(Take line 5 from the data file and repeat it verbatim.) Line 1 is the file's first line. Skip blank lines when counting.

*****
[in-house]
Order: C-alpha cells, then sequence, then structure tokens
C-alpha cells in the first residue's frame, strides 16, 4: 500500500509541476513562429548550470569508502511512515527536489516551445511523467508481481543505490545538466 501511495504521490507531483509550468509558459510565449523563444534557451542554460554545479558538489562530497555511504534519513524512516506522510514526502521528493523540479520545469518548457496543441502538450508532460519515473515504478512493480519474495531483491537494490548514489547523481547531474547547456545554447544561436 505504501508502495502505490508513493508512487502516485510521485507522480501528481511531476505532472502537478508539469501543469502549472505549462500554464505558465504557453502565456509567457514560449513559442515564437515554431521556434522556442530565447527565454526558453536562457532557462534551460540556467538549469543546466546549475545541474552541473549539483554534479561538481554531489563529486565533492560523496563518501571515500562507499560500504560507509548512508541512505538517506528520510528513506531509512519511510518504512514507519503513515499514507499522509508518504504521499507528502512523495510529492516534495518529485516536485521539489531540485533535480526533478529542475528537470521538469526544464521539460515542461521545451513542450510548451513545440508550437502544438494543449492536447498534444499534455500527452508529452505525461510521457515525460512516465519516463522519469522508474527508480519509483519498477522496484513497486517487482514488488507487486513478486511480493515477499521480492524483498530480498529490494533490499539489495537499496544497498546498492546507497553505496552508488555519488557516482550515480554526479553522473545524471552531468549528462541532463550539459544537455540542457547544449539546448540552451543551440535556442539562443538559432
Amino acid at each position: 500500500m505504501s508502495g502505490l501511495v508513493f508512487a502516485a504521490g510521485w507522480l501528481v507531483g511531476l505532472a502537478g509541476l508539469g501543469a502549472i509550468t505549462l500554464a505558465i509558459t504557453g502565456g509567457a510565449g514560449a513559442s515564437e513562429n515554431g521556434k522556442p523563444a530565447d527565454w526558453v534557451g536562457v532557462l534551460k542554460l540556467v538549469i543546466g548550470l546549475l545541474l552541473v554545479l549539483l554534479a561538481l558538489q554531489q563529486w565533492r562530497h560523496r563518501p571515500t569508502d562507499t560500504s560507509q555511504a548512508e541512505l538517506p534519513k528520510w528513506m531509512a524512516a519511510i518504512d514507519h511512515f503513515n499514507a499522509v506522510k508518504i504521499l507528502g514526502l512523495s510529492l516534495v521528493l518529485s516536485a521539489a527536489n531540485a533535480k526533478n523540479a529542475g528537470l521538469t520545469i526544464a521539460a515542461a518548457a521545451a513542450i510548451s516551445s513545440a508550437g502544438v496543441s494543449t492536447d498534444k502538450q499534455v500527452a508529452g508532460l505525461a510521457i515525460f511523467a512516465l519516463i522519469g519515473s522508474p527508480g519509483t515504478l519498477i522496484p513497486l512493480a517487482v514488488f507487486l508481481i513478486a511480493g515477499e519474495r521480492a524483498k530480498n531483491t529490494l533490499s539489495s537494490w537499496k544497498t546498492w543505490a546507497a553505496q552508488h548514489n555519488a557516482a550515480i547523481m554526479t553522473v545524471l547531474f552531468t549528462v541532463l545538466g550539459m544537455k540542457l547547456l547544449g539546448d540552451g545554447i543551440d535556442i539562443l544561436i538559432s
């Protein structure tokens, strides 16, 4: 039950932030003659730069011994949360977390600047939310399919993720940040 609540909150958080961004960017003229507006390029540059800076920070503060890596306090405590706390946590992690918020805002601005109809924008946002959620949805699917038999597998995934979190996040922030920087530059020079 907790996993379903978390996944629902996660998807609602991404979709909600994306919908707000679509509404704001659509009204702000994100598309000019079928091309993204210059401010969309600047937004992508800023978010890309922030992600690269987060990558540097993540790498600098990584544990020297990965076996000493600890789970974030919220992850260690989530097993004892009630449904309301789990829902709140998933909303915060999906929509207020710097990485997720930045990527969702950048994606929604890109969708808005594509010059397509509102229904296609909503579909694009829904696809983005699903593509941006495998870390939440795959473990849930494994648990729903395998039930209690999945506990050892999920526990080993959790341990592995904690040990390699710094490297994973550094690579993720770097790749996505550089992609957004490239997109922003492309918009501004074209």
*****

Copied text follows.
């Protein structure tokens, strides 16, 4: 039950932030003659730069011994949360977390600047939310399919993720940040 609540909150958080961004960017003229507006390029540059800076920070503060890596306090405590706390946590992690918020805002601005109809924008946002959620949805699917038999597998995934979190996040922030920087530059020079 907790996993379903978390996944629902996660998807609602991404979709909600994306919908707000679509509404704001659509009204702000994100598309000019079928091309993204210059401010969309600047937004992508800023978010890309922030992600690269987060990558540097993540790498600098990584544990020297990965076996000493600890789970974030919220992850260690989530097993004892009630449904309301789990829902709140998933909303915060999906929509207020710097990485997720930045990527969702950048994606929604890109969708808005594509010059397509509102229904296609909503579909694009829904696809983005699903593509941006495998870390939440795959473990849930494994648990729903395998039930209690999945506990050892999920526990080993959790341990592995904690040990390699710094490297994973550094690579993720770097790749996505550089992609957004490239997109922003492309918009501004074209």